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Microvascular flow and tissue PO(2) in skeletal muscle of chronic reduced renal mass hypertensive rats. Am J Physiol Heart Circ Physiol 2000 Nov;279(5):H2295-302 PMID: 11045965

Abstract

This study determined whether arteriolar blood flow, capillary red blood cell (RBC) velocity, capillary hematocrit (Hct(cap)), and tissue PO(2) are altered in cremaster muscles of rats with chronic reduced renal mass hypertension (RRM-HT) relative to normotensive rats on high- or low-salt (NT-HS vs. NT-LS) diet. The blood flow in first- through third-order arterioles was not different between NT and HT rats, either at rest or during maximal relaxation of the vessels with 10(-4) M adenosine. Capillary RBC velocity was similar between the groups at rest but was elevated in RRM-HT and NT-HS rats during adenosine superfusion. Hct(cap) was reduced at rest in RRM-HT and NT-HS rats compared with NT-LS and was reduced in RRM-HT rats during adenosine-induced dilation. Tissue PO(2) was reduced in RRM-HT and NT-HS rats compared with NT-LS rats during control conditions and was lower in RRM-HT than in NT-LS rats during adenosine-induced dilation. These results indicate that both RRM-HT and chronic exposure of normotensive rats to a high-salt diet lead to reduced tissue oxygenation, despite the maintenance of normal arteriolar blood flow.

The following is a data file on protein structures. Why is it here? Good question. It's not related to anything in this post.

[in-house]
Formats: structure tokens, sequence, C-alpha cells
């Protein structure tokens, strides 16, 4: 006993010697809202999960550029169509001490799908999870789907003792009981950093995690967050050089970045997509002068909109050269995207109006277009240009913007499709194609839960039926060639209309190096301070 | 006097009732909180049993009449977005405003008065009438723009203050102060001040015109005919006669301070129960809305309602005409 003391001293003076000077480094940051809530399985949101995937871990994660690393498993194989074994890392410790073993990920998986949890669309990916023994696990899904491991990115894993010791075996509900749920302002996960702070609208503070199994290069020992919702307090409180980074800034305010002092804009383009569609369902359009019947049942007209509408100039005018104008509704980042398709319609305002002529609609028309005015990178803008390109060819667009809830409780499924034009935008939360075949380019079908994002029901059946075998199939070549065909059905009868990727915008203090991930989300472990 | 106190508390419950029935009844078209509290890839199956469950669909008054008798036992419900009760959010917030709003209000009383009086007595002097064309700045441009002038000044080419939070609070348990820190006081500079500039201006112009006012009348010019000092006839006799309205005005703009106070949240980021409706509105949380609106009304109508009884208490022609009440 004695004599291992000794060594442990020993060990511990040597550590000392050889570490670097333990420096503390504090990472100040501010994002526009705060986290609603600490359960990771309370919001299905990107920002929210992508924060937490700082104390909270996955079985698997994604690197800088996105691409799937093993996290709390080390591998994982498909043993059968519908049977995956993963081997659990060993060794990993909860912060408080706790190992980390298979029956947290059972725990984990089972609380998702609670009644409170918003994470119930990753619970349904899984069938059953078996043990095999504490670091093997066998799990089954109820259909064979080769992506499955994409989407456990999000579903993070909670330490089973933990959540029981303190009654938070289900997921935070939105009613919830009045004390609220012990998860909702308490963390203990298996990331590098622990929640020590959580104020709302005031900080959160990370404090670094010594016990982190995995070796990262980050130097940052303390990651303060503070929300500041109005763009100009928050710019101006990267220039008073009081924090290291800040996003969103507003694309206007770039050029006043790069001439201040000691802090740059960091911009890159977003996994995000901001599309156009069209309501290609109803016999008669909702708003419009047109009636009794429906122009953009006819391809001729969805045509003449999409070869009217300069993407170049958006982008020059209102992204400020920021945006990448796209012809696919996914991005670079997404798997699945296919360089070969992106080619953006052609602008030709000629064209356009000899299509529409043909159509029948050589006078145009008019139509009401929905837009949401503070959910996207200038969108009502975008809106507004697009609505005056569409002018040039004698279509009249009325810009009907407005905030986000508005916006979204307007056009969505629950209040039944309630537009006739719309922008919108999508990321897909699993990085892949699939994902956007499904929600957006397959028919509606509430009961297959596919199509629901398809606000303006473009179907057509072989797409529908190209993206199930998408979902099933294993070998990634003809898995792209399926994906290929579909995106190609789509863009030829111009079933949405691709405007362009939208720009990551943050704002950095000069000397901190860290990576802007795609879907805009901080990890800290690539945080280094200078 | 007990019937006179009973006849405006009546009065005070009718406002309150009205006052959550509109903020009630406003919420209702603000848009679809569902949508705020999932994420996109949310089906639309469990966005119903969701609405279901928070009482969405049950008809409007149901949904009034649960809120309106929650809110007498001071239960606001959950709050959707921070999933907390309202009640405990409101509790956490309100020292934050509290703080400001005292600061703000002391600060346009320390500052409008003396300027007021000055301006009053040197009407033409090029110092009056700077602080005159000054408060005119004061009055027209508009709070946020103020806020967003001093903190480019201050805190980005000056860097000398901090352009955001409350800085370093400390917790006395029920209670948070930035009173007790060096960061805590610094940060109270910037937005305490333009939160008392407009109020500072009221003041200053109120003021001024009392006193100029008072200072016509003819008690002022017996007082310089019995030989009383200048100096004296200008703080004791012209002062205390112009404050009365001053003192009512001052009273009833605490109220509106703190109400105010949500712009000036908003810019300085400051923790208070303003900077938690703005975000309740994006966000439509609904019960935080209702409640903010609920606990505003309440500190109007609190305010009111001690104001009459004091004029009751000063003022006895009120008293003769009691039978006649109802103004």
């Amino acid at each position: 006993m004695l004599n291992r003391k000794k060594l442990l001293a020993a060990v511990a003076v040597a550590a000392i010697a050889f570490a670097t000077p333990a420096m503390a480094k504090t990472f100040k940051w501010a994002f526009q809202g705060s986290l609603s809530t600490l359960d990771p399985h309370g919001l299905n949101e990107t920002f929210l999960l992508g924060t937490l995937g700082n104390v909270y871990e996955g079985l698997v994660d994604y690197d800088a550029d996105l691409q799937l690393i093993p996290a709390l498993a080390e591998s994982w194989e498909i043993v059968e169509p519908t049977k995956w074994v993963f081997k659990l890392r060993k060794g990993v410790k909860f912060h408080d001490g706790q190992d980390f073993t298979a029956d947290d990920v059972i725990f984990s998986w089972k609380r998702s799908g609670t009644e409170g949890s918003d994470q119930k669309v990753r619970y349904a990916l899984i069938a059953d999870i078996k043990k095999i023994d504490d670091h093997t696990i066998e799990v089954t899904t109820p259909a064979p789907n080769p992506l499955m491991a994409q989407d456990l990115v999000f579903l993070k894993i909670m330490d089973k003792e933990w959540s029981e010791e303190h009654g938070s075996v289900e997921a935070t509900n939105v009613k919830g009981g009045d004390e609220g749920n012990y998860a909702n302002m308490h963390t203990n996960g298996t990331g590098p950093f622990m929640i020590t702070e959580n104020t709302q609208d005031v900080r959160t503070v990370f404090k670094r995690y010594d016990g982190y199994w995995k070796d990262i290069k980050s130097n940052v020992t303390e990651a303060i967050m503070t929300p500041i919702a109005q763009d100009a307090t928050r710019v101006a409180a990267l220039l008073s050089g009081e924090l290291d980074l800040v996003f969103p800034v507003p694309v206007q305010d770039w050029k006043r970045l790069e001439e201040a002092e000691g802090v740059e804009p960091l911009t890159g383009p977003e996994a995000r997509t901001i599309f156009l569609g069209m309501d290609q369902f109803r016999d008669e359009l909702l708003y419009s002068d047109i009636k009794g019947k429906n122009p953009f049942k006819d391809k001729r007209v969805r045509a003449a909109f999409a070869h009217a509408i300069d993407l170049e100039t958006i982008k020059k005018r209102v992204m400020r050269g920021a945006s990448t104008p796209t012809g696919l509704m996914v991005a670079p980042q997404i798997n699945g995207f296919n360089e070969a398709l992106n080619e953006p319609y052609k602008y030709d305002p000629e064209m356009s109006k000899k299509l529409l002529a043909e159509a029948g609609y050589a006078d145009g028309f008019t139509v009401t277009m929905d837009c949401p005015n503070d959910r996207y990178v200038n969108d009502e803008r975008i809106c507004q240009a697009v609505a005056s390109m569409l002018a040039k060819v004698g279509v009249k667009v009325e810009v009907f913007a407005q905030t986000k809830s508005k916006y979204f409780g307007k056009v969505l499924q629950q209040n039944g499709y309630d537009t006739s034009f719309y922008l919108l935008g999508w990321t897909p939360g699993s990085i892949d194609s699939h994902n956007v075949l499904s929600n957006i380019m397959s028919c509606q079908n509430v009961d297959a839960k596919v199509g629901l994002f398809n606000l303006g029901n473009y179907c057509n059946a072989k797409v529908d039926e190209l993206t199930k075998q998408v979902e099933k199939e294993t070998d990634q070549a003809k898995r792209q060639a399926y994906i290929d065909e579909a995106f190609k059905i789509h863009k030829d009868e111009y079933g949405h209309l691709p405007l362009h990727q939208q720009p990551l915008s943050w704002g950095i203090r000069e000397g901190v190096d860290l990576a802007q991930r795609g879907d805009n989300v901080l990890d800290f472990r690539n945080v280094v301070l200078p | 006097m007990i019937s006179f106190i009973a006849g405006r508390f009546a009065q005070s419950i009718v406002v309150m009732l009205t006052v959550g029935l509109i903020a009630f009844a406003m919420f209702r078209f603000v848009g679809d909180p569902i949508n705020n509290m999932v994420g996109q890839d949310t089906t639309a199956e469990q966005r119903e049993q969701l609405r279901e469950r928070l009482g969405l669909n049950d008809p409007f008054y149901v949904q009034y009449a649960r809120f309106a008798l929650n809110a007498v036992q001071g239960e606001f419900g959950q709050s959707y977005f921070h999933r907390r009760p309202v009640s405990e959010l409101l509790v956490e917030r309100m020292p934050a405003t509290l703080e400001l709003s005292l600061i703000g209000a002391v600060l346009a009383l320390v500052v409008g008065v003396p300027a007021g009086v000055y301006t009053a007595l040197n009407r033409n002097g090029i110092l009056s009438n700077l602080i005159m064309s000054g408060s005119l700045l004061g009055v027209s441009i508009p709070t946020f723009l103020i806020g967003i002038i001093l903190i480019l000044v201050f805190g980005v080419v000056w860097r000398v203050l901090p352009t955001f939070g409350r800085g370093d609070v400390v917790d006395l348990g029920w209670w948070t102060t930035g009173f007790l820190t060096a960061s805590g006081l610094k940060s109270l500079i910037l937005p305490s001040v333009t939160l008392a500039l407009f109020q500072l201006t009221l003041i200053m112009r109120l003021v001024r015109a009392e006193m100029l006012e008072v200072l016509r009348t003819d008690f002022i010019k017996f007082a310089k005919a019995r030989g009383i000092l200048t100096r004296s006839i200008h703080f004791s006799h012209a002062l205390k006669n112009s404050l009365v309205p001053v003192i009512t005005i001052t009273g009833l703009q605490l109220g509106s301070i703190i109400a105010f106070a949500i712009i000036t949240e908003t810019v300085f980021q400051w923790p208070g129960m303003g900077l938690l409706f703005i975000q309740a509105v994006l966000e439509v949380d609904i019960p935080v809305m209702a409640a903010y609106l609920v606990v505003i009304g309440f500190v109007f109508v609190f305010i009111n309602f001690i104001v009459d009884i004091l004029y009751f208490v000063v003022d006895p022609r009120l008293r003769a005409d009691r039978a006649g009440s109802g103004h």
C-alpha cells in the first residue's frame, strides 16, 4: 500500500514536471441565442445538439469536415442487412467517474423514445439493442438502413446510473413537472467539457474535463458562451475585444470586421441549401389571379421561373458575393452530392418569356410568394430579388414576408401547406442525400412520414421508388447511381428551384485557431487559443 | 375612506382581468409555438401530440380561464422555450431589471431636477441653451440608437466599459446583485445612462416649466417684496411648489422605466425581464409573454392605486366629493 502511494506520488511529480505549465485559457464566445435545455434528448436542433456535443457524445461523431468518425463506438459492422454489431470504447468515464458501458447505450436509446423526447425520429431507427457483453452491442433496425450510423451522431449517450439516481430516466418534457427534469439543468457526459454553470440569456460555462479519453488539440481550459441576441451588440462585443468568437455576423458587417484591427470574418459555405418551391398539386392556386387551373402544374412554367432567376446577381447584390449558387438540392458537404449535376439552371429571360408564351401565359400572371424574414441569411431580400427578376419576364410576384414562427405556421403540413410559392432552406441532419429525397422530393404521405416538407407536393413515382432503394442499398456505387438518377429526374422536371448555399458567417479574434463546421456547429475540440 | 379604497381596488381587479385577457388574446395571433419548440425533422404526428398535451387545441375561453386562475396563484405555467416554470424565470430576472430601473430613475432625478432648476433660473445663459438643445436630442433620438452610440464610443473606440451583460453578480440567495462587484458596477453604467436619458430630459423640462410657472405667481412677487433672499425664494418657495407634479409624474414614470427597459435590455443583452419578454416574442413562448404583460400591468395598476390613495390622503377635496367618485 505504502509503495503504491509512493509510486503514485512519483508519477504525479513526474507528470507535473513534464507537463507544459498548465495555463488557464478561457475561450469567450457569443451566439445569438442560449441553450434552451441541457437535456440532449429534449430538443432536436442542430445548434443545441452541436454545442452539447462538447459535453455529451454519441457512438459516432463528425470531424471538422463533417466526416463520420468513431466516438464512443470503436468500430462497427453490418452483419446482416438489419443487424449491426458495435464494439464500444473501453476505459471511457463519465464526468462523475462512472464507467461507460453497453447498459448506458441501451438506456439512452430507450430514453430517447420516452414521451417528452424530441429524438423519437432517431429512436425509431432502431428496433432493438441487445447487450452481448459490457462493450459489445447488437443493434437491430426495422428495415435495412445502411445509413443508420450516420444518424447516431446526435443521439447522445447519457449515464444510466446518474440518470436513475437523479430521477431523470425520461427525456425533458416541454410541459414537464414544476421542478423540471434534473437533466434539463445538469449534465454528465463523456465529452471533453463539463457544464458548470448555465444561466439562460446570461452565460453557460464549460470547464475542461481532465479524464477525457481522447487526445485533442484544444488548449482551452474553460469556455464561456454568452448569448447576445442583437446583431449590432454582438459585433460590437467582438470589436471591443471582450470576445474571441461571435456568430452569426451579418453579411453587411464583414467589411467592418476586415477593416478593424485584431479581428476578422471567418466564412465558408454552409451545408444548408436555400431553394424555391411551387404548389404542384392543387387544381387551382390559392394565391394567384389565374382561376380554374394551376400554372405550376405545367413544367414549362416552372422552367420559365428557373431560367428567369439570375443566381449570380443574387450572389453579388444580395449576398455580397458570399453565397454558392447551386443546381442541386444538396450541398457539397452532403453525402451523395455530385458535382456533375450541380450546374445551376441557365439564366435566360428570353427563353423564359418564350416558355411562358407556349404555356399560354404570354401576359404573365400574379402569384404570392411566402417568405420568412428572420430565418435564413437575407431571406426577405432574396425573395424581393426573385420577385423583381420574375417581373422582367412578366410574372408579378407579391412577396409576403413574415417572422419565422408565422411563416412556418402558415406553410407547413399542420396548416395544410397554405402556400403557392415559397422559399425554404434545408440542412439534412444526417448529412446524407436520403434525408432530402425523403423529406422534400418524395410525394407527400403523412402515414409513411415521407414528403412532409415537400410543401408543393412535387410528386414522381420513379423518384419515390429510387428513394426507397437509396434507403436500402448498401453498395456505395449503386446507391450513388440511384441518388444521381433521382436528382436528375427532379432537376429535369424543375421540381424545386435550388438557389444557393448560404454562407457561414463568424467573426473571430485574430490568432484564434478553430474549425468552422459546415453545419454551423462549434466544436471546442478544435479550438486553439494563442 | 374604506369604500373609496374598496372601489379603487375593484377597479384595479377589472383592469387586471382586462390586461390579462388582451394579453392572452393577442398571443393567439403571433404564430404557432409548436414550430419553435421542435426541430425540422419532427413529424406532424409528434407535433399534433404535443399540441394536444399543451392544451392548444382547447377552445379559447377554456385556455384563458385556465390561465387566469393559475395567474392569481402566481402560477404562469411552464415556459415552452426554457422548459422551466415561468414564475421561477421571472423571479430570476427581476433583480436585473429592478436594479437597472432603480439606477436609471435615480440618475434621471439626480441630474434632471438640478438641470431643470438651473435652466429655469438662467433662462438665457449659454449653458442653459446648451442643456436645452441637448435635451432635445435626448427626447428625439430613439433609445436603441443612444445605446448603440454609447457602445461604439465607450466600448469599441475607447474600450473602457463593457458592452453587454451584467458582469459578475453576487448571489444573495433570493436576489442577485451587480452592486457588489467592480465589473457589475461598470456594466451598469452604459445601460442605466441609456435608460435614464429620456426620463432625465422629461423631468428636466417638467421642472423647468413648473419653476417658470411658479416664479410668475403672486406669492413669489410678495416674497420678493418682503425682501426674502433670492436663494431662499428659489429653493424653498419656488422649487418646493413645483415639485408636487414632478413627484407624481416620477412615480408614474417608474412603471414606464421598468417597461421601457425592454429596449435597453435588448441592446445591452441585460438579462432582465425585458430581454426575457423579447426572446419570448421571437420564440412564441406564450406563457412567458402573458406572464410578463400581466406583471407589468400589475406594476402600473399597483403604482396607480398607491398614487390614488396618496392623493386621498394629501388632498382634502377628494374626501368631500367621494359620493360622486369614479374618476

Author List

Lombard JH, Frisbee JC, Greene AS, Hudetz AG, Roman RJ, Tonellato PJ

Authors

Andrew S. Greene PhD Interim Vice Chair, Chief, Professor in the Biomedical Engineering department at Medical College of Wisconsin
Julian H. Lombard PhD Professor in the Physiology department at Medical College of Wisconsin
Peter Tonellato PhD Professor in the School of Public Health department at University of Wisconsin - Milwaukee

MESH terms used to index this publication - Major topics in bold

Adenosine
Animals
Arterioles
Blood Flow Velocity
Blood Pressure
Capillaries
Chronic Disease
Hematocrit
Hypertension, Renal
Male
Muscle, Skeletal
Oxygen
Oxygen Consumption
Rats
Rats, Sprague-Dawley
Sodium Chloride, Dietary
Vascular Patency



View this publication's entry at the Pubmed website PMID: 11045965
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